Astronaut Career Poster w online STEM activities (distance learning)

Grade Levels
6th - 12th, Homeschool
Formats Included
  • Zip
  • Internet Activities
1 page
Compatible with Digital Devices
The Teacher-Author has indicated that this resource can be used for device-based learning.


Interested in a career as an astronaut? Learn more about this exciting career within the field of space exploration with this printable handout infographic. Includes the following information:

- salary and education requirements (click salary to read more from NASA)

- necessary hard skills and soft skills

- student-friendly summary of what this career entails

- image of an astronaut on the job

- link to corresponding online astronaut career exploration resources including a virtual job shadow video and fun career focused activity (click career name at bottom on PDF)

Provided as a PDF and PNG, size 8.5x11, in English and Spanish. Supports MS-ESS1-2. Students can use this resource independently - a helpful distance learning activity for STEM career exploration!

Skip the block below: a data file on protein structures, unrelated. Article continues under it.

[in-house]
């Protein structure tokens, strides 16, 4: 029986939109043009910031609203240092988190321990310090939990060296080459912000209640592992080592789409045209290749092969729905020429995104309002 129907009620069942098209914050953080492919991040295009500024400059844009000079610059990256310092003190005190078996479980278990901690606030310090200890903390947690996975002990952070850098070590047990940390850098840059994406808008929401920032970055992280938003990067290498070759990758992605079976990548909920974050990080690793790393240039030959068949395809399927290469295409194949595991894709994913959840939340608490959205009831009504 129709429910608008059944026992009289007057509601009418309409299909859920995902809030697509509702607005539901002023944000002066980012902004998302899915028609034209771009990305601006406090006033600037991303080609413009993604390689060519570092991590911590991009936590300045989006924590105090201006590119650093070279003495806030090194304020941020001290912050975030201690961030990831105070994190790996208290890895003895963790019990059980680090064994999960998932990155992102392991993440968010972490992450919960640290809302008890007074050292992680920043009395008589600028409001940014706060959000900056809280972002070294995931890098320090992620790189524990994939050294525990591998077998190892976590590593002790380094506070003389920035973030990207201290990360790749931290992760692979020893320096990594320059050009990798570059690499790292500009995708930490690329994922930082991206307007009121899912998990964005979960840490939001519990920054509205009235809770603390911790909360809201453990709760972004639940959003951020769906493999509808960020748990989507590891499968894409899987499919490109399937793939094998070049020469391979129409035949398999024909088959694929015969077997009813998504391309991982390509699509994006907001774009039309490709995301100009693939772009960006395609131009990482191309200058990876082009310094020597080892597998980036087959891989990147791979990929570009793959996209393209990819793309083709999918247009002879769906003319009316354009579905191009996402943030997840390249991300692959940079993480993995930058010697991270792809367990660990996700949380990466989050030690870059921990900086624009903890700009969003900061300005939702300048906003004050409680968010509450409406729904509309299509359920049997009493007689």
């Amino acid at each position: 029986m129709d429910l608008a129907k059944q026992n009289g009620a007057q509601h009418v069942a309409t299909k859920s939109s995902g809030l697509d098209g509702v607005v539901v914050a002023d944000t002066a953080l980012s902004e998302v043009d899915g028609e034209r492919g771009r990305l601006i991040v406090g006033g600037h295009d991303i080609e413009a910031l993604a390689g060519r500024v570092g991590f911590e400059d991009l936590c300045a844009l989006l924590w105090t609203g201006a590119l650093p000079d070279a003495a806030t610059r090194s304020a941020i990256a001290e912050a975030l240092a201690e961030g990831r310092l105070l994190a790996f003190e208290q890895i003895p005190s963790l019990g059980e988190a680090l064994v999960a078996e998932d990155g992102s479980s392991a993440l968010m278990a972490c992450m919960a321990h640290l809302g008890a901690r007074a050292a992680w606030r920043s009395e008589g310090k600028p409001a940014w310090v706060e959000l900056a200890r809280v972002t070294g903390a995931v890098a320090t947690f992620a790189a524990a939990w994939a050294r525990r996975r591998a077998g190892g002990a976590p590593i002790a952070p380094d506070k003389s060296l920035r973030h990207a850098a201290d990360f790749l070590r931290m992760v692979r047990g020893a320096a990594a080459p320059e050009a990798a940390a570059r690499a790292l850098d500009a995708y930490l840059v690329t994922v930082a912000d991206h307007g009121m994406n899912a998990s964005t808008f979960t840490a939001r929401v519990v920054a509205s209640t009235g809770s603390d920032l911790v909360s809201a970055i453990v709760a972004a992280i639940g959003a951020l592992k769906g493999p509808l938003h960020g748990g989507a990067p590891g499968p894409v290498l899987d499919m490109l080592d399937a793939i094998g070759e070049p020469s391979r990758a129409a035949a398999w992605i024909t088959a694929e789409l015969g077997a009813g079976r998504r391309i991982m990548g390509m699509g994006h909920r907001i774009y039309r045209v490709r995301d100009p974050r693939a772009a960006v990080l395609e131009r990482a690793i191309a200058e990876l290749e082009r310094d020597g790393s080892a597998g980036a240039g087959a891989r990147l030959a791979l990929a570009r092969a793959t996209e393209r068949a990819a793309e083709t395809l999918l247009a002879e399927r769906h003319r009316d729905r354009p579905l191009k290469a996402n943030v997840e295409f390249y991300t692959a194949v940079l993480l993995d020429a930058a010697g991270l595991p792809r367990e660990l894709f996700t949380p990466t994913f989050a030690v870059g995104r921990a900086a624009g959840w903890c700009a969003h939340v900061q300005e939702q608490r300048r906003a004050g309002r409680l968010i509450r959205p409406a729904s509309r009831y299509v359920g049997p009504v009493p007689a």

More Space STEM Career Activities:

- Astronaut STEM Challenge

- Space Careers Poster Set

- Satellites in Space! Aerospace Engineer Lesson Plan

- Make Your Own Planet STEM Project

- Asteroid Miner Business Pitch STEM Challenge

- Amazing Space Discoveries and STEM Careers GoogleSlides Webquest

- Intro to Astronomy STEM Challenge

- Space Career Exploration & STEM Activities Bundle

- and many more space STEM activities!

Want valuable download & go resources to help you effortlessly integrate STEM career exploration? Then get a copy of my FREE Quick Start STEM Career Exploration Kit!

Total Pages
1 page
Answer Key
Does not apply
Teaching Duration
30 minutes
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to see state-specific standards (only available in the US).
Develop and use a model to describe the role of gravity in the motions within galaxies and the solar system. Emphasis for the model is on gravity as the force that holds together the solar system and Milky Way galaxy and controls orbital motions within them. Examples of models can be physical (such as the analogy of distance along a football field or computer visualizations of elliptical orbits) or conceptual (such as mathematical proportions relative to the size of familiar objects such as students’ school or state). Assessment does not include Kepler’s Laws of orbital motion or the apparent retrograde motion of the planets as viewed from Earth.


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